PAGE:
For years many legislators and advocates in New York have pushed for legalization of adult use cannabis and with the state in need of new revenue sources, as well as neighboring New Jersey legalizing marijuana, it is only a question of when not if New York will pass legalization.
As negotiations continue regarding the legalization of marijuana, there is a growing concern related to New York’s antiquated Scaffold Law, which places absolute liability on employers for gravity-related injuries. While typically related to issues within the construction industry, the law can be applied to other industries, like trucking, such as if a driver were to fall off a flatbed trailer. As such, a diverse group of business interests* released a letter to New York’s leadership asking that Scaffold Law reform be included in Cannabis legalization.
The letter reads in part:
Adult use cannabis poses an unmanageable insurance risk for contractors, property owners, and governmental entities because of New York’s “Scaffold Law.” The tremendous costs and limited availability of the commercial general liability insurance have an impact across New York because construction costs go up, fewer workers are hired, consumers pay higher prices for goods and services, and the economy suffers. The “Scaffold Law” (NYS Labor Law sections 240/241) imposes absolute liability for gravity-related injuries on contractors, property owners and governmental entities engaged in construction, repair, or demolition work. Absolute liability means that the contributing fault of an injured worker, such as consuming cannabis at the workplace will be virtually irrelevant in court.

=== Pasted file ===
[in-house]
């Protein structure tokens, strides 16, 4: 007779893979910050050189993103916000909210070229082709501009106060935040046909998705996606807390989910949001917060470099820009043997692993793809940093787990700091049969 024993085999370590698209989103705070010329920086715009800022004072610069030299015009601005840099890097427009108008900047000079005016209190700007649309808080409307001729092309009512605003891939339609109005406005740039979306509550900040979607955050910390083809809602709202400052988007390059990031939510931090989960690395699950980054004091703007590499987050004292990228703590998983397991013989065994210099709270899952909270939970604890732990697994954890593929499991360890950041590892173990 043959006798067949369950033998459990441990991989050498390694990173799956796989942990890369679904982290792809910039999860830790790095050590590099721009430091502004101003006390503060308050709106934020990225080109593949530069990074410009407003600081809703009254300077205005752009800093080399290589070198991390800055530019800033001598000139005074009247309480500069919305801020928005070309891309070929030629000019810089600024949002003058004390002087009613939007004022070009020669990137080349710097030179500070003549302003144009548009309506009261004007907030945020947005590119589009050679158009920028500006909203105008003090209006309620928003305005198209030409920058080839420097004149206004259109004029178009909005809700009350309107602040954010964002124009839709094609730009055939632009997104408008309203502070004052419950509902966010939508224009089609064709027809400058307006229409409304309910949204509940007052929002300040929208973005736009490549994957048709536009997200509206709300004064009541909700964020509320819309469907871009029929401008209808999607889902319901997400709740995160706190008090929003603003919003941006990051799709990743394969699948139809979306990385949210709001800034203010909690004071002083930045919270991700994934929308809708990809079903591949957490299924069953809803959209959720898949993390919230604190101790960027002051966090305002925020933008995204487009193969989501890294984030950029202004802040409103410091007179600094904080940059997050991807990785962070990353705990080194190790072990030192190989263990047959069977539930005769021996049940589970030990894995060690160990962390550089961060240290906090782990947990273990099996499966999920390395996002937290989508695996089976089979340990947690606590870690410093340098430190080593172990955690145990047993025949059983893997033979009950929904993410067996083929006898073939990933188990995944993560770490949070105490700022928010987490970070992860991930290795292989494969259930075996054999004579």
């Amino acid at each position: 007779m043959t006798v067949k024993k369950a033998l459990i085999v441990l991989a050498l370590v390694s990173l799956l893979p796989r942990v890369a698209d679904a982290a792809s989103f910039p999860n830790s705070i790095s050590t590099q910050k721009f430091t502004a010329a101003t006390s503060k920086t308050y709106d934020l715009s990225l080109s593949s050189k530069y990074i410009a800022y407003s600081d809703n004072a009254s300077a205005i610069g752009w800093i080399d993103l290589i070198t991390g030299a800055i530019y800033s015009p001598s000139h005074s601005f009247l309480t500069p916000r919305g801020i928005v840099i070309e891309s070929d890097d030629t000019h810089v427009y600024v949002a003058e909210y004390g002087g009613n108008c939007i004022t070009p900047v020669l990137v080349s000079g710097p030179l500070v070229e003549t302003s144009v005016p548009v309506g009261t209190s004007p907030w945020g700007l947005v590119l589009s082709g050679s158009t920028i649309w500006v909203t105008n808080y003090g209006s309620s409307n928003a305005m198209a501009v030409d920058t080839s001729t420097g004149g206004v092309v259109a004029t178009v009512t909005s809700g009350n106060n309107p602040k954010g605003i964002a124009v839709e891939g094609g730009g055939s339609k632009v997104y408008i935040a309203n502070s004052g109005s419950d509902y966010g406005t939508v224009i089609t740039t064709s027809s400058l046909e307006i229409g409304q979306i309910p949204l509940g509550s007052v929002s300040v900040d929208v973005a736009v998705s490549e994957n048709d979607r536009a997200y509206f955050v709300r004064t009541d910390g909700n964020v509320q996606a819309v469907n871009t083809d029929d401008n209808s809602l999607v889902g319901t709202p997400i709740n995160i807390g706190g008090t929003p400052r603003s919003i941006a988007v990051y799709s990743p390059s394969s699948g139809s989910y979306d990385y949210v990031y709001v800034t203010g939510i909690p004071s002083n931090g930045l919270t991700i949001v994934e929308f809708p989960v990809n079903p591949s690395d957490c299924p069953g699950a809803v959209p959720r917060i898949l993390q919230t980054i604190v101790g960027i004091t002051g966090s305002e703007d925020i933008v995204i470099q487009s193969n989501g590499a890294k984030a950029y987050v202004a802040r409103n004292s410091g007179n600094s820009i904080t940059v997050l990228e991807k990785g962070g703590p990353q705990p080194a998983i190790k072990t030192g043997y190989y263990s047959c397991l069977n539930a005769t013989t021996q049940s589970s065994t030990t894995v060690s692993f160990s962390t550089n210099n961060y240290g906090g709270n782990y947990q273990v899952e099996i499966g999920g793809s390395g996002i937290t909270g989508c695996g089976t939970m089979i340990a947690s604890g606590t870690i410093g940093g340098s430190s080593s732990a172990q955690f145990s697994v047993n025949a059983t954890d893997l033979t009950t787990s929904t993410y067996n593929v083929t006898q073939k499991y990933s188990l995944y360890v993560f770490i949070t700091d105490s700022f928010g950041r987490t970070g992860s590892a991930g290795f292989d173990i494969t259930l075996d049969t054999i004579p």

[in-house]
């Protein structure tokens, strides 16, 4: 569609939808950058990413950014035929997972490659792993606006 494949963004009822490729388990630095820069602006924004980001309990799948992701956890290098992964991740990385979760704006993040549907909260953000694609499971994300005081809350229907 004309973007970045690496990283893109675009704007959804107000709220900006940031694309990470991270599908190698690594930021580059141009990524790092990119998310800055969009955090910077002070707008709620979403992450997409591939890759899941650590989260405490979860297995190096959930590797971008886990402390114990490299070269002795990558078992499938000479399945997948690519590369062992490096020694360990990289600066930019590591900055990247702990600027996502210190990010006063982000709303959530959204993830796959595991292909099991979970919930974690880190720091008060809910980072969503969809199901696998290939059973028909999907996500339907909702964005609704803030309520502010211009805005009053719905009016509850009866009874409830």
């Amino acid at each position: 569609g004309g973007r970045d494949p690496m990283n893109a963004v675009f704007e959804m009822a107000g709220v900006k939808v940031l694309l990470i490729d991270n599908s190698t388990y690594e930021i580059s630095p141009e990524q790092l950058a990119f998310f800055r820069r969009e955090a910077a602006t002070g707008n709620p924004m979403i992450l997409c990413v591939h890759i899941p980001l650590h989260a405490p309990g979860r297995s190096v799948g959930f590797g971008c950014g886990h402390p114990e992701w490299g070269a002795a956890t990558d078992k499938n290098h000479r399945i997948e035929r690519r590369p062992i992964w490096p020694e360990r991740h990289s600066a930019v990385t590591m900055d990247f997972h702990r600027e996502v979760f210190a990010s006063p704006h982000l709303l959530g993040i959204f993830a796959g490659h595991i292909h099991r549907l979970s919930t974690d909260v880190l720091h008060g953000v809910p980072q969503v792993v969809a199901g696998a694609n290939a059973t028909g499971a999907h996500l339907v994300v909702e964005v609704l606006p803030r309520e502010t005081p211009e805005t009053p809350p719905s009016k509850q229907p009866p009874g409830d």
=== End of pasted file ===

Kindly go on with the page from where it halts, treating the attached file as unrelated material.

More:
The current standard of “absolute liability” must be replaced with a standard of comparative negligence—generally or at a minimum in cases where the worker had cannabis or another impairing substance in their system at the time of the accident. Under this standard, liability is apportioned by a judge or jury, in proportion to actual fault. This common-sense reform would not prevent injured workers from bringing lawsuits for their injuries. It would simply give New York contractors, property owners, and governmental entities the chance to defend themselves in court when a worker’s own negligence or impairment is a contributing factor in an accident. This is the way every other state and virtually every other area of our civil justice system functions.
Certainly, from the trucking perspective, highway and road safety is paramount. According to a 2018 report from the Insurance Institute for Highway Safety, states that have legalized marijuana have seen an increase in crashes due to impaired driving (IIHS). Education is a vital component in reducing impaired driving and in this case many advocates for legalization do a disservice. By constantly claiming that it is not as harmful as alcohol, many drivers get a false idea that driving while high is not dangerous. The Colorado Department of Transportation has put a great deal of time and resources into their educational campaign called Cannabis Conversation, they discovered that a staggering 55 percent of marijuana users felt it was safe to drive while high. Another huge roadway issue especially as compared to alcohol is that, unlike alcohol, there is currently no way to test for impaired driving roadside (there are hair, blood, urine, and saliva tests but currently they are not effective roadside). Worse, marijuana can stay in a person’s system for up to 30 days, but effects do not last that long, so roadside testing logistics aside, it is difficult to test for impairment.
*Note: NewYorkTruckStop.com publisher Zach Miller sits on the board of directors of the Trucking Association of New York (TANY), one of the groups which signed the letter.